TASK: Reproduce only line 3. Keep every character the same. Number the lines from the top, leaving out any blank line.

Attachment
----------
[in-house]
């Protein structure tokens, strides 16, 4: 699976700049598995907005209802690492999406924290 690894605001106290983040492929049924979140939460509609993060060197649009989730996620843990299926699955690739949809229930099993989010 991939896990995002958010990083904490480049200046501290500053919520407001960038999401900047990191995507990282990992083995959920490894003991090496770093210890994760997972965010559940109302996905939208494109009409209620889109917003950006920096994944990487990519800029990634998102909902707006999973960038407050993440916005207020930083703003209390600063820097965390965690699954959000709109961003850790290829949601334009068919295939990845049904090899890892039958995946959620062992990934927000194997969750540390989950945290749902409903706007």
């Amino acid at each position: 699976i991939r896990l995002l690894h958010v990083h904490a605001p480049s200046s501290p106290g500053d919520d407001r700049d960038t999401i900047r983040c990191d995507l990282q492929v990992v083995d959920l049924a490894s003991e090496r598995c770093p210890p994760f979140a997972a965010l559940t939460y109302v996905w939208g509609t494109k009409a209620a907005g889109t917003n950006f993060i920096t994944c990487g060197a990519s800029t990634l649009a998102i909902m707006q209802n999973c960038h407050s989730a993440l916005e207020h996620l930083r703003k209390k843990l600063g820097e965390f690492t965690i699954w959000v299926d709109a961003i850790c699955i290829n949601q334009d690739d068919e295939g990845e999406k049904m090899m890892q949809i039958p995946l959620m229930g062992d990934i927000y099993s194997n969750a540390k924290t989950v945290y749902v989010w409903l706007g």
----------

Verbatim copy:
């Amino acid at each position: 699976i991939r896990l995002l690894h958010v990083h904490a605001p480049s200046s501290p106290g500053d919520d407001r700049d960038t999401i900047r983040c990191d995507l990282q492929v990992v083995d959920l049924a490894s003991e090496r598995c770093p210890p994760f979140a997972a965010l559940t939460y109302v996905w939208g509609t494109k009409a209620a907005g889109t917003n950006f993060i920096t994944c990487g060197a990519s800029t990634l649009a998102i909902m707006q209802n999973c960038h407050s989730a993440l916005e207020h996620l930083r703003k209390k843990l600063g820097e965390f690492t965690i699954w959000v299926d709109a961003i850790c699955i290829n949601q334009d690739d068919e295939g990845e999406k049904m090899m890892q949809i039958p995946l959620m229930g062992d990934i927000y099993s194997n969750a540390k924290t989950v945290y749902v989010w409903l706007g």